7. "Ferry Fantastic: The Cross-Channel Ferry Companies". Ferry Fantastic. Retrieved 24 January 2013.
  8. Reinikainen, Kari (3 March 2009). "STX Europe starts production of first of P&O Ferries' two new buildings". Cruise Business Online. Retrieved 4 March 2009.
  9. https://www.youtube.com/watch?v=D-fTpCi9PNc
  10. "Pride of Portsmouth". On Board P&O. Retrieved 15 November 2011.
  11. 1 2 3 "North Sea Ferries". On Board P&O. Retrieved 16 November 2011.
  12. "Coast Lines". P.O.S.H. Retrieved 16 November 2011.
  13. "History 1". Retrieved 24 January 2013.
  14. "P&O Ferries: Larne to Troon route to close with immediate effect". BBC News. Retrieved 13 January 2016.


  • Cowsill, Miles, ed. (2016). P&O 180: the history of P&O Ferries. Ramsey, Isle of Man: Ferry Publications. ISBN 9781911268031. 
  • Dawson, Philip; Peter, Bruce (2012). P&O at 175: a world of ships and shipping since 1837. Ramsey, Isle of Man: Ferry Publications. ISBN 9781906608392. 
  • Hendy, John (1993). Ferries of Dover. Staplehurst, Kent: Ferry Publications. ISBN 0951350692.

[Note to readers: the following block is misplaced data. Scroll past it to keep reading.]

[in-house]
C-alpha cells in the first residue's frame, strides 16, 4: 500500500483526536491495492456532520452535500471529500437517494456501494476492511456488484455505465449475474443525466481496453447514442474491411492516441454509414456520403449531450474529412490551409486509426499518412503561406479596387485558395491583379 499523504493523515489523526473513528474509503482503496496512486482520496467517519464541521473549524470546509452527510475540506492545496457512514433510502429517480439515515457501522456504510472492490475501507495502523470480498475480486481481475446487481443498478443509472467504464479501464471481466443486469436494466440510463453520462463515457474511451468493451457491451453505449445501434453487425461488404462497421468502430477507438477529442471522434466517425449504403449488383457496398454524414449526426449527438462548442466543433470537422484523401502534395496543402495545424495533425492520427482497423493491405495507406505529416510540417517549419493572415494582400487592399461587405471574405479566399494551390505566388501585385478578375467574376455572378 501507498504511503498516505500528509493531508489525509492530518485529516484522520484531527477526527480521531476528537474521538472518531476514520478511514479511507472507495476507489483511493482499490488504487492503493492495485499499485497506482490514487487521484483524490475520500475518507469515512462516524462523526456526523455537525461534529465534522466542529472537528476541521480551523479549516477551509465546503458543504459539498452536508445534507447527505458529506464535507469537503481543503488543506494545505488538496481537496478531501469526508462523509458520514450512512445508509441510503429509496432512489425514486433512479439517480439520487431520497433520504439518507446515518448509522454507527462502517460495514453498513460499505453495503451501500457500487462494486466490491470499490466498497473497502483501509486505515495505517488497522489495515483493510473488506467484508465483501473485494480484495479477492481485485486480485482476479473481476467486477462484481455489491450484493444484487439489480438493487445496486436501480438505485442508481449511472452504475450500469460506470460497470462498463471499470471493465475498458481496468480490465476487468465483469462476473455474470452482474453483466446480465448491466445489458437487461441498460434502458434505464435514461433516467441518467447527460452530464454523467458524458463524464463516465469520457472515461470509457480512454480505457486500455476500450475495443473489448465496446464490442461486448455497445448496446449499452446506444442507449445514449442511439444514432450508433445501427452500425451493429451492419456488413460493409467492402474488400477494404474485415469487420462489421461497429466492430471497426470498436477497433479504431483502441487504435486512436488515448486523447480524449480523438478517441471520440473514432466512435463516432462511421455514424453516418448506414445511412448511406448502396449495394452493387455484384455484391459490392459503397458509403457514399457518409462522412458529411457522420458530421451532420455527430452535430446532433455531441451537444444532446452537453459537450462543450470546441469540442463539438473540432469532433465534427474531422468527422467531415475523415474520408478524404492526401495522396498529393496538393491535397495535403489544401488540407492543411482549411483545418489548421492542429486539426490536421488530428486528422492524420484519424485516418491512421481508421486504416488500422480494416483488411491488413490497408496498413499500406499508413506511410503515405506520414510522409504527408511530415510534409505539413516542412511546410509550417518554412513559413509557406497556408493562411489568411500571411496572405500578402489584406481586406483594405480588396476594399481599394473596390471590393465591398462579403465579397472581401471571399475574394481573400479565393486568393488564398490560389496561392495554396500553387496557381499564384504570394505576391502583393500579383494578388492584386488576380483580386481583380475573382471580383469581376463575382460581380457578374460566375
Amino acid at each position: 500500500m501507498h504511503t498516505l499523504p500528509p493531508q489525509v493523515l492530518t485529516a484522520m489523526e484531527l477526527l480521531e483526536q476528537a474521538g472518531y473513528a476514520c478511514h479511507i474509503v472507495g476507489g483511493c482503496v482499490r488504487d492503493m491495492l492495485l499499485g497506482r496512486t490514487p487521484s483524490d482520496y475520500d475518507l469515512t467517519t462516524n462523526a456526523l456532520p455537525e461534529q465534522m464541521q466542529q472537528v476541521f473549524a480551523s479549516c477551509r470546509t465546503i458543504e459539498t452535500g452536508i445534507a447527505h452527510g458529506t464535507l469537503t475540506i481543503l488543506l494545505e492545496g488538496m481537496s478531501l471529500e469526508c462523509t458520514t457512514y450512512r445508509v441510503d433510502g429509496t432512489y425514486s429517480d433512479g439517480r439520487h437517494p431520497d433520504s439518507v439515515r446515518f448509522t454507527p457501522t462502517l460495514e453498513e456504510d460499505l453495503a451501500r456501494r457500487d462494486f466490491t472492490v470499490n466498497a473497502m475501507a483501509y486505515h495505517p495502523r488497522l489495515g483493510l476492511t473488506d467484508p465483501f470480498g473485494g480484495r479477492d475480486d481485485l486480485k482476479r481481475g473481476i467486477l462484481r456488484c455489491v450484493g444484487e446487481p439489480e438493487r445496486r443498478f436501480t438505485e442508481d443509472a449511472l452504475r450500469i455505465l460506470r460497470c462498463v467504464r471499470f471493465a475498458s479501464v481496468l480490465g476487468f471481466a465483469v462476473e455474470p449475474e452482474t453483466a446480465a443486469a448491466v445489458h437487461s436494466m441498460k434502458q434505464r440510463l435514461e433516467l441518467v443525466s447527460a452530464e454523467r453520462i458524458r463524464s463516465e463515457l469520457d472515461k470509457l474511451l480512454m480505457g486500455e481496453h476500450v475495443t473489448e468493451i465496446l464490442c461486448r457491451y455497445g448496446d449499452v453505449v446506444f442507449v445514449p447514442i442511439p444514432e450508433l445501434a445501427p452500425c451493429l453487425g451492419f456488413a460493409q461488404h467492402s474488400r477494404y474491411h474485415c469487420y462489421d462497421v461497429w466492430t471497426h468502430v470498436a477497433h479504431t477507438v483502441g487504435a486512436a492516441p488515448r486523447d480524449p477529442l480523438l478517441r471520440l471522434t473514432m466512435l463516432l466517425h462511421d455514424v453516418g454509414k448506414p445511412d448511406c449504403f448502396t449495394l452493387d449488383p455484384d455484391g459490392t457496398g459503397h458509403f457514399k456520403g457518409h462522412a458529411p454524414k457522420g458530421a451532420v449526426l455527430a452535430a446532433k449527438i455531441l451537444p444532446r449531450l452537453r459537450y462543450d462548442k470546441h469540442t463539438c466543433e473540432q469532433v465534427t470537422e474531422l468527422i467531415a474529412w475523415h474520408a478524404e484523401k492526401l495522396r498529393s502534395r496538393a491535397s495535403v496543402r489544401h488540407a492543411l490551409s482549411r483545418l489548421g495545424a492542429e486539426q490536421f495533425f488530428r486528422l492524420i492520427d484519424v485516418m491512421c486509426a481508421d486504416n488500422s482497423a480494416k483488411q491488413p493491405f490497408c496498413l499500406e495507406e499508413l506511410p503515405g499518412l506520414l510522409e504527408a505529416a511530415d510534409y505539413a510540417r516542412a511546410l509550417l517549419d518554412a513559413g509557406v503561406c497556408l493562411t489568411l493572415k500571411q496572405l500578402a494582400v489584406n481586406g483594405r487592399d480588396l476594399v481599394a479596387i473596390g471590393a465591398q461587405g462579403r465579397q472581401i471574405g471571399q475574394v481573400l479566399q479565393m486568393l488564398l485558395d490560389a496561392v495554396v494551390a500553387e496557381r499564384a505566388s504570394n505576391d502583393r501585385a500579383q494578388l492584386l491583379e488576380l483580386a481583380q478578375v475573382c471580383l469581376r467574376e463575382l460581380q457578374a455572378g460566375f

• Hendy, John (1997). Ferry Port Dover: the development of cross-channel vehicle ferries, their services and allied infrastructure. Staplehurst, Kent: Ferry Publications. ISBN 1871947472. 
  • Hendy, John; Cowsill, MIles (2008). P&O: the fleet. Ramsey, Isle of Man: Ferry Publications. ISBN 9781871947946. 
  • Hendy, John (2011). Two New Ships, One New Era: P&O Ferries' Spirit of Britain and Spirit of France. Ramsey, Isle of Man: Ferry Publications. ISBN 9781906608156. 
  • Hendy, John; Cowsill, Miles (2012). P&O Ferries: through five decades. Ramsey, Isle of Man: Ferry Publications. ISBN 9781906608385. 
  • Hendy, John (2015). Remembering the Chunnel Beaters: The Pride of Dover and the Pride of Calais. Ramsey, Isle of Man: Ferry Publications. ISBN 9781906608842. 
  • Rabson, Stephen; O'Donaghue, Kevin (1988). P&O: A Fleet History. Kendal: World Ship Society. p. 527. ISBN 0-905617-45-2.